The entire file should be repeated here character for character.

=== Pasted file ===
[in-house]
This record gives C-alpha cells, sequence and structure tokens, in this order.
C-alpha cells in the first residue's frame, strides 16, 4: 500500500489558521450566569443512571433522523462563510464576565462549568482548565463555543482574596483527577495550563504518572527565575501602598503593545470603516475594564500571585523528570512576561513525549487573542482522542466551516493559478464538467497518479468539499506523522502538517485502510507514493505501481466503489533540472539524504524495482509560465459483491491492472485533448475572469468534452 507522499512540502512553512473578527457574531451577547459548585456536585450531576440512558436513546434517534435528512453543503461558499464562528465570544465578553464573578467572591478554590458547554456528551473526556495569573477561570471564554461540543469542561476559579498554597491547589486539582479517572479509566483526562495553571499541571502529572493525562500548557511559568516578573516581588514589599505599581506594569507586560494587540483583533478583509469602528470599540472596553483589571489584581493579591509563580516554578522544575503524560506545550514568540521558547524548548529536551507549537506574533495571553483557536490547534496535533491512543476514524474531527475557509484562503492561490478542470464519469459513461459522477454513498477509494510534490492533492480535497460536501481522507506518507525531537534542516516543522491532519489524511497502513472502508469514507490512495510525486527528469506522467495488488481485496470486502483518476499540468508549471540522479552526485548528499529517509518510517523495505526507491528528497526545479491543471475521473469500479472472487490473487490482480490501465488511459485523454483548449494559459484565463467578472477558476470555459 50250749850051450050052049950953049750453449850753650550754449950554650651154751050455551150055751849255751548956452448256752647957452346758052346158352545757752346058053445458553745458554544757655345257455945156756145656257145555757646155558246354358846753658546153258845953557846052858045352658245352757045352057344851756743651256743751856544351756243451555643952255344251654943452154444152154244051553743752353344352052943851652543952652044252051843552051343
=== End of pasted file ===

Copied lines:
[in-house]
This record gives C-alpha cells, sequence and structure tokens, in this order.
C-alpha cells in the first residue's frame, strides 16, 4: 500500500489558521450566569443512571433522523462563510464576565462549568482548565463555543482574596483527577495550563504518572527565575501602598503593545470603516475594564500571585523528570512576561513525549487573542482522542466551516493559478464538467497518479468539499506523522502538517485502510507514493505501481466503489533540472539524504524495482509560465459483491491492472485533448475572469468534452 507522499512540502512553512473578527457574531451577547459548585456536585450531576440512558436513546434517534435528512453543503461558499464562528465570544465578553464573578467572591478554590458547554456528551473526556495569573477561570471564554461540543469542561476559579498554597491547589486539582479517572479509566483526562495553571499541571502529572493525562500548557511559568516578573516581588514589599505599581506594569507586560494587540483583533478583509469602528470599540472596553483589571489584581493579591509563580516554578522544575503524560506545550514568540521558547524548548529536551507549537506574533495571553483557536490547534496535533491512543476514524474531527475557509484562503492561490478542470464519469459513461459522477454513498477509494510534490492533492480535497460536501481522507506518507525531537534542516516543522491532519489524511497502513472502508469514507490512495510525486527528469506522467495488488481485496470486502483518476499540468508549471540522479552526485548528499529517509518510517523495505526507491528528497526545479491543471475521473469500479472472487490473487490482480490501465488511459485523454483548449494559459484565463467578472477558476470555459 50250749850051450050052049950953049750453449850753650550754449950554650651154751050455551150055751849255751548956452448256752647957452346758052346158352545757752346058053445458553745458554544757655345257455945156756145656257145555757646155558246354358846753658546153258845953557846052858045352658245352757045352057344851756743651256743751856544351756243451555643952255344251654943452154444152154244051553743752353344352052943851652543952652044252051843552051343